Finding an Oasis of Understanding in a Desert of Criticism
My last post was entitled "Pessimists do not contribute, unbelievers do not create, doubters do not achieve". But another title that I liked better was suggested: "Finding an Oasis of Understanding in a Desert of Criticism". Instead, I've found another oasis of understanding in a different type of "desert of criticism" lately. That desert belongs to those of other faiths who spend way too much of their time criticizing my faith. Recently I've tried to participate in one of these discussions. It's a delicate balancing act to try to get something productive to grow out of a desert while at the same time trying to get out alive. All in all, I appreciate the privilege of following Elder Ballards recent advice when he encouraged us to use "new media" such as blogs to participate in various conversations:
"There are conversations going on about the Church constantly. Those conversations will continue whether or not we choose to participate in them. But we cannot stand on the sidelines while others, including our critics, attempt to define what the Church teaches. While some conversations have audiences in the thousands or even millions, most are much, much smaller. But all conversations have an impact on those who participate in them. Perceptions of the Church are established one conversation at a time."
I decided I have nothing to fear from trying to have a "conversation" with those not of our faith, especially when it involves clarifying misconceptions. As President Hinckley said about his interview with Mike Wallace: "I concluded it was better to lean into the stiff wind of opportunity than to simply hunker down and do nothing." I try not to get defensive. I really, really try to put myself in their shoes and see their perspective through their own lens. I try to speak by the Spirit in a way that would bring honor to the Master and His work. I enjoy the challenge, quite frankly, of having an open and honest conversation while still being so very respectful and neighborly.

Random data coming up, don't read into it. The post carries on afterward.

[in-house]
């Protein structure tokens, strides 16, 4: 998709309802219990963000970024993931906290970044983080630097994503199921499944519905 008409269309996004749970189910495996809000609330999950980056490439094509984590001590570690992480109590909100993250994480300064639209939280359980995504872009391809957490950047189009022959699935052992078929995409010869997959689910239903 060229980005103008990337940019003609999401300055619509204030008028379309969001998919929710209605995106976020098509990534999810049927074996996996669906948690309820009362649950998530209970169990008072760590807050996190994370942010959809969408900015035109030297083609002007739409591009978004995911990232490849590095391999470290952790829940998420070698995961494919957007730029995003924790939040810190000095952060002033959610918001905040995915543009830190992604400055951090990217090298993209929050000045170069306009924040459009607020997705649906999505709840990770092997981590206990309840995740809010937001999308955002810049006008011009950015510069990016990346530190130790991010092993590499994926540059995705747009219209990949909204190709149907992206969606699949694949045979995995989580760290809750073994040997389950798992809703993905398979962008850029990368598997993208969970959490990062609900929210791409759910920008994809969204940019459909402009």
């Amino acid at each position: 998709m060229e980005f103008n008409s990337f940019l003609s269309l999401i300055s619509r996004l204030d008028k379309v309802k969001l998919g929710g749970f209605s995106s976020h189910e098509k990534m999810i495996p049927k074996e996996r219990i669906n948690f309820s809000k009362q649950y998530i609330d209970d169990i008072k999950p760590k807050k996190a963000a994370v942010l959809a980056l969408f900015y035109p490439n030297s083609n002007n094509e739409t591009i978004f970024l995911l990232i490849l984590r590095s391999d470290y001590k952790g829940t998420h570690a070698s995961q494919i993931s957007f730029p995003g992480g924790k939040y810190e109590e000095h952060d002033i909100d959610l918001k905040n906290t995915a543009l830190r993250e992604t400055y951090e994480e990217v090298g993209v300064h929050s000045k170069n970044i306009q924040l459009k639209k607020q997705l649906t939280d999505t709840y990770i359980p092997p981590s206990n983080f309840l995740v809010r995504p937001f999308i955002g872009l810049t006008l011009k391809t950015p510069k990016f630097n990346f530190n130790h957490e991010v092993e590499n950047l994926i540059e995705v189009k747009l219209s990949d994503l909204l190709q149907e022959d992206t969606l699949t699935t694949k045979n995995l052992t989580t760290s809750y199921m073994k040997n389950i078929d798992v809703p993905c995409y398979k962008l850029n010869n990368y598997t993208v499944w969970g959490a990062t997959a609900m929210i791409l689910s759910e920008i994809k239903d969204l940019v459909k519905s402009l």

Sometimes it's hard to know when it's time to stop and when to go on and "plow in hope" (1 Corinthians 9:10) Sometimes some of the comments really try my patience. Especially when things they bring up are so old, unimportant, or have already been answered/addressed a gazillion times. Of course pure love needs to be the motive. All in all, it's nice to know I have an oasis to return to--my testimony. The foundation of my testimony is the Book of Mormon. My faith really is unshaken in the Book of Mormon. And there are a lot of implications to knowing that the Book of Mormon is true. Because I know the Book of Mormon is true, I also know that our Lord and Savior Jesus Christ has restored His gospel through the prophet Joseph Smith, and that the Church of Jesus Christ of Latter-day Saints is God's kingdom with the authority, ordinances, revelation, and true prophets and apostles to lead us to life and salvation--in short--this is God's holy work.
Elder Ballard gave some very solid advice: "As you participate in this conversation and utilize the tools of New Media, remember who you are—you are Latter-day Saints. Remember as the Proverb states that “a soft answer turneth away wrath: but grievous words stir up anger” (Proverbs 15:1). And remember that “contention is of the devil.” There is no need to argue or contend with others regarding our beliefs. There is no need to become defensive or belligerent. Our position is solid; the Church is true. We simply need to have a conversation, as friends in the same room would have, always guided by the promptings of the Spirit and constantly remembering the Atonement of the Lord Jesus Christ which reminds us of how precious are the children of our Father in Heaven."
This is my desire. And although I’m strong in my convictions, I’m much more into building bridges than I am into trying to convert people. I really feel no need to prove anything, and certainly no need to point out errors in somebody else's beliefs. As the saying goes, "a man convinced against his will is of the same opinion still". I'm interested in building bridges, not destroying them. I would love to engage in civil conversation with anybody who sincerely is trying to live the gospel. We all have much to gain from each other. Religion ought not to be divisive. God pitches a big tent to include all of His children. So should we.
"The fundamental principles of our religion are the testimony of the Apostles and Prophets, concerning Jesus Christ, that He died, was buried, and rose again the third day, and ascended into heaven; and all other things which pertain to our religion are only appendages to it."